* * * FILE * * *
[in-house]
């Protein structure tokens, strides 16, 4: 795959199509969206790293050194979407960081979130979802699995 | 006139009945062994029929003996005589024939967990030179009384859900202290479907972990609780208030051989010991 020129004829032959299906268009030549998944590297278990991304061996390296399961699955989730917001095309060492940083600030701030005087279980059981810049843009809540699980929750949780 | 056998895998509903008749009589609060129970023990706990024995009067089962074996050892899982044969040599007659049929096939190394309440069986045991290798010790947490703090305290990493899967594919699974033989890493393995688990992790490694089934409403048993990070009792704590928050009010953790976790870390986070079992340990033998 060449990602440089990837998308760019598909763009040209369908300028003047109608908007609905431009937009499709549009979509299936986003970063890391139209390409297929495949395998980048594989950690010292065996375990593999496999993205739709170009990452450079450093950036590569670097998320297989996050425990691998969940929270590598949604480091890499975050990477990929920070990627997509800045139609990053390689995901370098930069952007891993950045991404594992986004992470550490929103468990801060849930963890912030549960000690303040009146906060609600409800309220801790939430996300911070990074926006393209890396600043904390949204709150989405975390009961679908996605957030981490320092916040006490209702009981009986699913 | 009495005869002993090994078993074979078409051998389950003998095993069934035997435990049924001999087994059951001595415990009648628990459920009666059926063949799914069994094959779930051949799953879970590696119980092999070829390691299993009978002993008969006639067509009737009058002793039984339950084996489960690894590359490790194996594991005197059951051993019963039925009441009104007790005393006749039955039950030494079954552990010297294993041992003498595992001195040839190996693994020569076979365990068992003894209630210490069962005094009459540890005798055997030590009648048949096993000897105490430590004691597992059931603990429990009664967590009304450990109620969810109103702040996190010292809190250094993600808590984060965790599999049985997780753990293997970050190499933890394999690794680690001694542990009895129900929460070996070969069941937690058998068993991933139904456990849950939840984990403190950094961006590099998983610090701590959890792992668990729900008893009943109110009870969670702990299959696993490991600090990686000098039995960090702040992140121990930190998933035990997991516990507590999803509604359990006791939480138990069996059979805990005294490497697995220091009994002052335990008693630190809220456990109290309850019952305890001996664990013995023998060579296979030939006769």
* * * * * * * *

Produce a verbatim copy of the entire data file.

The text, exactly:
[in-house]
């Protein structure tokens, strides 16, 4: 795959199509969206790293050194979407960081979130979802699995 | 006139009945062994029929003996005589024939967990030179009384859900202290479907972990609780208030051989010991 020129004829032959299906268009030549998944590297278990991304061996390296399961699955989730917001095309060492940083600030701030005087279980059981810049843009809540699980929750949780 | 056998895998509903008749009589609060129970023990706990024995009067089962074996050892899982044969040599007659049929096939190394309440069986045991290798010790947490703090305290990493899967594919699974033989890493393995688990992790490694089934409403048993990070009792704590928050009010953790976790870390986070079992340990033998 060449990602440089990837998308760019598909763009040209369908300028003047109608908007609905431009937009499709549009979509299936986003970063890391139209390409297929495949395998980048594989950690010292065996375990593999496999993205739709170009990452450079450093950036590569670097998320297989996050425990691998969940929270590598949604480091890499975050990477990929920070990627997509800045139609990053390689995901370098930069952007891993950045991404594992986004992470550490929103468990801060849930963890912030549960000690303040009146906060609600409800309220801790939430996300911070990074926006393209890396600043904390949204709150989405975390009961679908996605957030981490320092916040006490209702009981009986699913 | 009495005869002993090994078993074979078409051998389950003998095993069934035997435990049924001999087994059951001595415990009648628990459920009666059926063949799914069994094959779930051949799953879970590696119980092999070829390691299993009978002993008969006639067509009737009058002793039984339950084996489960690894590359490790194996594991005197059951051993019963039925009441009104007790005393006749039955039950030494079954552990010297294993041992003498595992001195040839190996693994020569076979365990068992003894209630210490069962005094009459540890005798055997030590009648048949096993000897105490430590004691597992059931603990429990009664967590009304450990109620969810109103702040996190010292809190250094993600808590984060965790599999049985997780753990293997970050190499933890394999690794680690001694542990009895129900929460070996070969069941937690058998068993991933139904456990849950939840984990403190950094961006590099998983610090701590959890792992668990729900008893009943109110009870969670702990299959696993490991600090990686000098039995960090702040992140121990930190998933035990997991516990507590999803509604359990006791939480138990069996059979805990005294490497697995220091009994002052335990008693630190809220456990109290309850019952305890001996664990013995023998060579296979030939006769």